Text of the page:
After spending 6+ months at Telstra’s Muru-d Accelerator, I was invited back to share a few lessons learned.
A question came from the audience,
If you had your time over, what would you do differently?
My answer - I’d remove features, release a product earlier, and start selling sooner. We spent too much time 'getting feedback' from customers rather than trying to sell to them. Selling was the best feedback we ever got. People find it very easy to give feedback, but once you ask them to hand over some money, you get what they 'really' think.
Reflecting later that night I got thinking. These were fairly obvious lessons to learn. I'd read The Lean Start Up and some other books, and Muru-D mentors had mentioned it. So why were these my 'lessons learned'...
Why hadn’t I done them? Why didn't I 'get it'?
I came to realize a very uncomfortable truth…. I knew these lessons all along. But some how it didn’t matter. Why?
I was arrogant
Partly true. I was guilty of thinking I had it under control. I know my customers better. I’ve worked in the industry. My ideas will work.
I didn't understand what it meant to me or my company
Getting close. The theory made sense, but translating the theory to practice can be tough. We all understand the lean methodology, but when it comes to ‘what feature do I scrap’, the theory can easily be forgotten.
I got lost in the detail
Now we're talking. Oh but that feature will take just one more day. Well sure, then add that in. And well… if we’re going to do that, then it makes sense to add that feature, it will only take two more days. Before you know it... 2 months go by. Very guilty.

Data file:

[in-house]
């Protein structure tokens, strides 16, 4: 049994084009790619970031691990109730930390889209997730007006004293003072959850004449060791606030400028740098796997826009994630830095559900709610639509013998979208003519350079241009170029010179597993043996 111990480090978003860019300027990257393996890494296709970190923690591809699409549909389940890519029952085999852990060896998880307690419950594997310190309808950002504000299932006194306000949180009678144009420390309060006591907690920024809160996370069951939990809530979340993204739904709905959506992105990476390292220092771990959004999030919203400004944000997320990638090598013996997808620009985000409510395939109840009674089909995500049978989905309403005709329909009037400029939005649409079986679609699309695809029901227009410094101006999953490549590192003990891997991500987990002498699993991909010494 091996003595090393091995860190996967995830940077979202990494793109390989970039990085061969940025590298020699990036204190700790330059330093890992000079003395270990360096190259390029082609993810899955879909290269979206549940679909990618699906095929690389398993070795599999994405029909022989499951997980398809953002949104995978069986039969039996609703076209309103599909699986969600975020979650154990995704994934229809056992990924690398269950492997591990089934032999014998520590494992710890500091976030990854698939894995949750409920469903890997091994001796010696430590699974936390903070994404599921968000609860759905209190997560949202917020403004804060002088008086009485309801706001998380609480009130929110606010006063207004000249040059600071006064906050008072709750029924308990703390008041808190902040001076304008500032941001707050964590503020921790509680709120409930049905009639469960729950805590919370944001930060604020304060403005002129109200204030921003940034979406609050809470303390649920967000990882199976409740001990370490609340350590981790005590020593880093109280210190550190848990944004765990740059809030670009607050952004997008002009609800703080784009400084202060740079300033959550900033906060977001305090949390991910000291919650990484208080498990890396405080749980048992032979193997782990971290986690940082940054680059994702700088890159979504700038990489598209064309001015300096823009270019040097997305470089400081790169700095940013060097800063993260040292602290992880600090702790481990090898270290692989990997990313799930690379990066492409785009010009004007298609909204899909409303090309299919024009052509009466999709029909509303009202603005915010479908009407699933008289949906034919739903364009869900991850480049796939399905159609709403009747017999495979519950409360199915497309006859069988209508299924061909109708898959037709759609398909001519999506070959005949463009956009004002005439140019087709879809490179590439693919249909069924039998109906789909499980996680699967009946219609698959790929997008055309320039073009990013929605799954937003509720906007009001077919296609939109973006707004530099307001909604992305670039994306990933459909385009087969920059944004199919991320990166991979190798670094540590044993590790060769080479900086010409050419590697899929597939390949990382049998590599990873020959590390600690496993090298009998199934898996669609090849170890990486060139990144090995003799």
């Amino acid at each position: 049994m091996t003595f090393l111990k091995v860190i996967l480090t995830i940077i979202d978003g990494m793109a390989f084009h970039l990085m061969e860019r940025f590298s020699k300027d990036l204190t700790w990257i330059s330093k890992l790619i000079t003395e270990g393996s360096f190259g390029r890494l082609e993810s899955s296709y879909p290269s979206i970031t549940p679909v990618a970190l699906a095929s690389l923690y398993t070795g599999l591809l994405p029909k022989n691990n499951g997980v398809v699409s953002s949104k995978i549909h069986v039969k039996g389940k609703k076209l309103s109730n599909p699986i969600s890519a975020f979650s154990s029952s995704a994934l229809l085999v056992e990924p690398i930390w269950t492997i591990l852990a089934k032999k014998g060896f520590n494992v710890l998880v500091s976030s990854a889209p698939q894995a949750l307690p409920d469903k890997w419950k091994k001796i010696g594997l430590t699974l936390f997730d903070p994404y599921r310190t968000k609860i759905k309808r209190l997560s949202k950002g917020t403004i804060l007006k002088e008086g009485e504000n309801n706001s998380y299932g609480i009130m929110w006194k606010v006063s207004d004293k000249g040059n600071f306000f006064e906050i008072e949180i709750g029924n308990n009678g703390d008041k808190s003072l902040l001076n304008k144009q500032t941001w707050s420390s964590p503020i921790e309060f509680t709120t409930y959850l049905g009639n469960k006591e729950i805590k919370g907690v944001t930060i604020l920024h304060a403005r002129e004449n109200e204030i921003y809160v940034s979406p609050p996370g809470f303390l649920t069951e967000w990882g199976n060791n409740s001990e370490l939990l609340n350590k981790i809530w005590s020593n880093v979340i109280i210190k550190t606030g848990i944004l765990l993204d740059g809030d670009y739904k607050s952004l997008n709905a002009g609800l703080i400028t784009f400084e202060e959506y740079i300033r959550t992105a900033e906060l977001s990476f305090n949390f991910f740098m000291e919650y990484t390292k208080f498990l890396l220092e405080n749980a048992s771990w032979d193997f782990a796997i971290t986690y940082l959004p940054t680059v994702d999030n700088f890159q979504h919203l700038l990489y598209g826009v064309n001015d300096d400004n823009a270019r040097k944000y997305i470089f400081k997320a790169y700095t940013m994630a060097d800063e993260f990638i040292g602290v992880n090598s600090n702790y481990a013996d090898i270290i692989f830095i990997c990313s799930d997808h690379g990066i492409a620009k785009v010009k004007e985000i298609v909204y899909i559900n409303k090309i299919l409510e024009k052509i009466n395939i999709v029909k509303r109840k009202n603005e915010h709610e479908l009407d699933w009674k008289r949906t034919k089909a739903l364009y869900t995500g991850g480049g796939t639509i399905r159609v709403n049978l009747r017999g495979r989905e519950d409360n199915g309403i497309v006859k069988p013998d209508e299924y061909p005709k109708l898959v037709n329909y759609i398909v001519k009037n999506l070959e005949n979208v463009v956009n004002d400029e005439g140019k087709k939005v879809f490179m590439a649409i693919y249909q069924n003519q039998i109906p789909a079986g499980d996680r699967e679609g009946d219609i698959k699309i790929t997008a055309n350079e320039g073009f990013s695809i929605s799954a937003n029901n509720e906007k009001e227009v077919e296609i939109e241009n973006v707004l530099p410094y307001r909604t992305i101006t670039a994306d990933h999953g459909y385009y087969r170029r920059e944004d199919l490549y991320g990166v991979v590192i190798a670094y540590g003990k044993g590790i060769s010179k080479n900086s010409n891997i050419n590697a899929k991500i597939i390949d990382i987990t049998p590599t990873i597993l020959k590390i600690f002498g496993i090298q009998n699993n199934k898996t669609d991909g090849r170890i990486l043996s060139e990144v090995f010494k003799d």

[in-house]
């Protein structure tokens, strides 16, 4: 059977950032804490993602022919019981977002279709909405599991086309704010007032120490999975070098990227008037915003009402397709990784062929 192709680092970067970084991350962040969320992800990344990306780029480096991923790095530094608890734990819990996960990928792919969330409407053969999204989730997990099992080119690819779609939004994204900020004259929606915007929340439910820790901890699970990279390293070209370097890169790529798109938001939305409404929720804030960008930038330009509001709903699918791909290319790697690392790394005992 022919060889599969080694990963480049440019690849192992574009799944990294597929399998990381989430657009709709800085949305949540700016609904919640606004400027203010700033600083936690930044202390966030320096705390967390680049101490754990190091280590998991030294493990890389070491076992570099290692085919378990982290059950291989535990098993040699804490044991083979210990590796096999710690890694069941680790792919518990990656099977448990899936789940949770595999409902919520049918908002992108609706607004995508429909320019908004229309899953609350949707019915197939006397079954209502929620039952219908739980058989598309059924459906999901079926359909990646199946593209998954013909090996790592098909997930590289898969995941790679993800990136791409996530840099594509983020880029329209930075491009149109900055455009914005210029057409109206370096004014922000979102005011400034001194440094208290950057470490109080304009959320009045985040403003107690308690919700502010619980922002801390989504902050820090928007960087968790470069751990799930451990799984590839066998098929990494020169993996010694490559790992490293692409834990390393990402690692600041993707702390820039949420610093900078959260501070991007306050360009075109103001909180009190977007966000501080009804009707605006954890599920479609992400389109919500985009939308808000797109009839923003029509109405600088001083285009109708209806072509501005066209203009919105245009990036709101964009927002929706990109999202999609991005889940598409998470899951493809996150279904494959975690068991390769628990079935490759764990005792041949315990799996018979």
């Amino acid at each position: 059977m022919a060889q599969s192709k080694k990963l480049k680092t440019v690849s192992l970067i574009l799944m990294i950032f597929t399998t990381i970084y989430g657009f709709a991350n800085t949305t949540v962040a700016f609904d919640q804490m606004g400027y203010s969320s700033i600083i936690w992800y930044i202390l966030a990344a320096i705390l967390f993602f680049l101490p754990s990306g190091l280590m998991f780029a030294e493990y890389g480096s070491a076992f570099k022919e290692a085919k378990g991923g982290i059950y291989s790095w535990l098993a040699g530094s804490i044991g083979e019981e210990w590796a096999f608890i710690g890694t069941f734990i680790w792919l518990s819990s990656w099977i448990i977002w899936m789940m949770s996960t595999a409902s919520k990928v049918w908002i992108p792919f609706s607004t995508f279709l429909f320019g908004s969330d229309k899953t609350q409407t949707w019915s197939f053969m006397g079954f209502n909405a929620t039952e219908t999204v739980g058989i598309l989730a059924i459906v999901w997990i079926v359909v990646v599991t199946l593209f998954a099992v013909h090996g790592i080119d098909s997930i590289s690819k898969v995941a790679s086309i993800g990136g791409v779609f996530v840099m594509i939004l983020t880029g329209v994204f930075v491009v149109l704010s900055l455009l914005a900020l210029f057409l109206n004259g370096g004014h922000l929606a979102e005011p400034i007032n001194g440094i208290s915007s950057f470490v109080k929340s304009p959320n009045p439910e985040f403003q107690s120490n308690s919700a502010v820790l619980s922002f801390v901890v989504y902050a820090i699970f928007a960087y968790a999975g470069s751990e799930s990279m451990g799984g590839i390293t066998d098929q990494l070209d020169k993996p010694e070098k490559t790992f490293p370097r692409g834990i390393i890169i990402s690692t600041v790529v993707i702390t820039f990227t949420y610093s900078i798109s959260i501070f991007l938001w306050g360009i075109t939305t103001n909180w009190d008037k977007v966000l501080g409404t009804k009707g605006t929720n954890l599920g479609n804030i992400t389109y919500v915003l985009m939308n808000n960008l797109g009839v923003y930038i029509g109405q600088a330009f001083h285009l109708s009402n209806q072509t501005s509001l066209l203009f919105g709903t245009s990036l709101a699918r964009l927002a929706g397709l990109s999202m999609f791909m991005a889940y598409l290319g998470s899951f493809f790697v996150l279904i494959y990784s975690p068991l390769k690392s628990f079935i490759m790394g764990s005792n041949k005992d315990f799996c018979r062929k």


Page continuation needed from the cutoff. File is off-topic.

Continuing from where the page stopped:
I was used to 'nice' things
The years of using polished tech products, built by the likes of Google and Facebook, had corrupted my mind. I thought people would judge a product by its complete list of features. Customers don't care. If your product does something they want and does it amazingly well, they'll put up with a lot.
Setting unrealistic goals
Guilty as charged. Our original goal was 500 customers at $50 per month. Well to service 500 customers we will definitely need automated payments, and for customer to pay $50 per month, we definitely need these super advanced features. Wrong! So wrong. The right, first goal is one happy customer. Figure out the next goal after that.
I was gutless
So true it hurts. Saying no, is often more difficult than saying yes. Our logic....Building more features was the safe option. We'd have a better product to sell, there was a better chance a customer will buy it, there was less chance we could fail. Not building a feature was tough. Our product would be average, customer might be disappointed, there was more chance we would fail. The reality, we sacrificed learnings for comfort. Bad decision.
So here is what I would ACTUALLY do differently
1) Go as fast as possible... then go faster
Old expression. You never get taught anything, you have to learn it. I hate to say it, but most of my mistakes were inevitable. The best thing I could have done was make them faster. Going fast wouldn't just have helped with product market fit, it would have helped me learn about myself, my strengths and weaknesses. The faster I can learn, the faster my company can grow.
2) Don't decide on features. Assume they are all removed, and then see what happens.
How to do this? Rather than sit there with a feature list and say 'yay' or 'nay'. Start with 'nay'. For each feature say, "If we didn't build it, would it be an issue?".. the answer more often than not is no.
3) Treat feedback interviews as sales meeting
End every interview with, 'How much would you pay?', then say you'll give them a 70% discount for the first year, if they sign up now. If the answer is anything but, 'Where do I sign?', treat all feedback as 'interesting'. The real feedback is you're not solving something they care about.
4) Stop lying to myself and toughen up
Ask yourself this honest question, (I wish I had)... "Why is my business not further developed?", Why am I not selling?", "Why is our product not ready?"
For me, the real answer was that I wasn't prepared to make the tough decisions. To make trade offs. To disappoint people. To fail.
Hope that helps a few people.